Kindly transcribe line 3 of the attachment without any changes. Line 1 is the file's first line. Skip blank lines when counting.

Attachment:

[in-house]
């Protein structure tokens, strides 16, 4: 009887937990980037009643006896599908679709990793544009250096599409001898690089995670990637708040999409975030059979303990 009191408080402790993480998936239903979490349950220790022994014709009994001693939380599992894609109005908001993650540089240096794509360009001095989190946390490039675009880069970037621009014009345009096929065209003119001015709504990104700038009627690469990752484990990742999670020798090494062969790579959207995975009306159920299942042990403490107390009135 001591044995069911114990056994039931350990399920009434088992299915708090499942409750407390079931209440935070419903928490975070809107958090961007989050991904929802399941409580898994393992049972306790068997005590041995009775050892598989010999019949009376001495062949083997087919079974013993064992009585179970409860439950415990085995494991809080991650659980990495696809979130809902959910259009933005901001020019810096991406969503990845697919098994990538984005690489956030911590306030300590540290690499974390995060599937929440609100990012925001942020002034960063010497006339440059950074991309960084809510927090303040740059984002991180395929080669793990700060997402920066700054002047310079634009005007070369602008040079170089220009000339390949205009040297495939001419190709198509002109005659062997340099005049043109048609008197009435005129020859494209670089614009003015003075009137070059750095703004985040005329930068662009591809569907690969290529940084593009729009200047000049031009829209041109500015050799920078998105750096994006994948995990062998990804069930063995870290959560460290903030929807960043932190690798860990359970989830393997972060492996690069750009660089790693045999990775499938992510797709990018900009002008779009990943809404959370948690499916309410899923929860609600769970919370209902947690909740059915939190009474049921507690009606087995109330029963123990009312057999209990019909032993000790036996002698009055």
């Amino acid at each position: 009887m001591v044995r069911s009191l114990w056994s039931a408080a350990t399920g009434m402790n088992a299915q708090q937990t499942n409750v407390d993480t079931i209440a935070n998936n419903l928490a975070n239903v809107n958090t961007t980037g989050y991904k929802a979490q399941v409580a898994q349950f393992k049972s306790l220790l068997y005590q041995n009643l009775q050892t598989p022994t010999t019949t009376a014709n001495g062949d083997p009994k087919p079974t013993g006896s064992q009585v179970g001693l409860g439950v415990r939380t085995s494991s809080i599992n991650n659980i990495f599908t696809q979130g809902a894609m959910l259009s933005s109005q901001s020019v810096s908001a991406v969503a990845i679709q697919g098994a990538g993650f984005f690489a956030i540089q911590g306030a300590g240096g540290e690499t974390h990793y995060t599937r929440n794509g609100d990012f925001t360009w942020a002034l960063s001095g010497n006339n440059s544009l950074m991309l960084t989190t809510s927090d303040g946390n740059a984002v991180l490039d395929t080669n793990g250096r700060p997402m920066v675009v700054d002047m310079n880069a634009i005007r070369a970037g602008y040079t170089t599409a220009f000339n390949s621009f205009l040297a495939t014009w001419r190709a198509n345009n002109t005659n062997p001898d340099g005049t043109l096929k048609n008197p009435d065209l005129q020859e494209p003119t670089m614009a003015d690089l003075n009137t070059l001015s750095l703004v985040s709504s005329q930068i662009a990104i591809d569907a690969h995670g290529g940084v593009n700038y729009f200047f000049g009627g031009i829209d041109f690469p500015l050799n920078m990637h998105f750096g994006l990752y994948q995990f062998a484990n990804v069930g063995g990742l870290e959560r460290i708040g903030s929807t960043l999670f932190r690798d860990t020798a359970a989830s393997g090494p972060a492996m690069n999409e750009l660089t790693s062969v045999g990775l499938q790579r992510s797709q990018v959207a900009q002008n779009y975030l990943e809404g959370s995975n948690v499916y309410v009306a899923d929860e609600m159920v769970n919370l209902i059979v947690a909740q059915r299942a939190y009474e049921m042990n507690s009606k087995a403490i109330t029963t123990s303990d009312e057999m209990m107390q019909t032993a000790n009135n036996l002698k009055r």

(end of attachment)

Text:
């Amino acid at each position: 009887m001591v044995r069911s009191l114990w056994s039931a408080a350990t399920g009434m402790n088992a299915q708090q937990t499942n409750v407390d993480t079931i209440a935070n998936n419903l928490a975070n239903v809107n958090t961007t980037g989050y991904k929802a979490q399941v409580a898994q349950f393992k049972s306790l220790l068997y005590q041995n009643l009775q050892t598989p022994t010999t019949t009376a014709n001495g062949d083997p009994k087919p079974t013993g006896s064992q009585v179970g001693l409860g439950v415990r939380t085995s494991s809080i599992n991650n659980i990495f599908t696809q979130g809902a894609m959910l259009s933005s109005q901001s020019v810096s908001a991406v969503a990845i679709q697919g098994a990538g993650f984005f690489a956030i540089q911590g306030a300590g240096g540290e690499t974390h990793y995060t599937r929440n794509g609100d990012f925001t360009w942020a002034l960063s001095g010497n006339n440059s544009l950074m991309l960084t989190t809510s927090d303040g946390n740059a984002v991180l490039d395929t080669n793990g250096r700060p997402m920066v675009v700054d002047m310079n880069a634009i005007r070369a970037g602008y040079t170089t599409a220009f000339n390949s621009f205009l040297a495939t014009w001419r190709a198509n345009n002109t005659n062997p001898d340099g005049t043109l096929k048609n008197p009435d065209l005129q020859e494209p003119t670089m614009a003015d690089l003075n009137t070059l001015s750095l703004v985040s709504s005329q930068i662009a990104i591809d569907a690969h995670g290529g940084v593009n700038y729009f200047f000049g009627g031009i829209d041109f690469p500015l050799n920078m990637h998105f750096g994006l990752y994948q995990f062998a484990n990804v069930g063995g990742l870290e959560r460290i708040g903030s929807t960043l999670f932190r690798d860990t020798a359970a989830s393997g090494p972060a492996m690069n999409e750009l660089t790693s062969v045999g990775l499938q790579r992510s797709q990018v959207a900009q002008n779009y975030l990943e809404g959370s995975n948690v499916y309410v009306a899923d929860e609600m159920v769970n919370l209902i059979v947690a909740q059915r299942a939190y009474e049921m042990n507690s009606k087995a403490i109330t029963t123990s303990d009312e057999m209990m107390q019909t032993a000790n009135n036996l002698k009055r």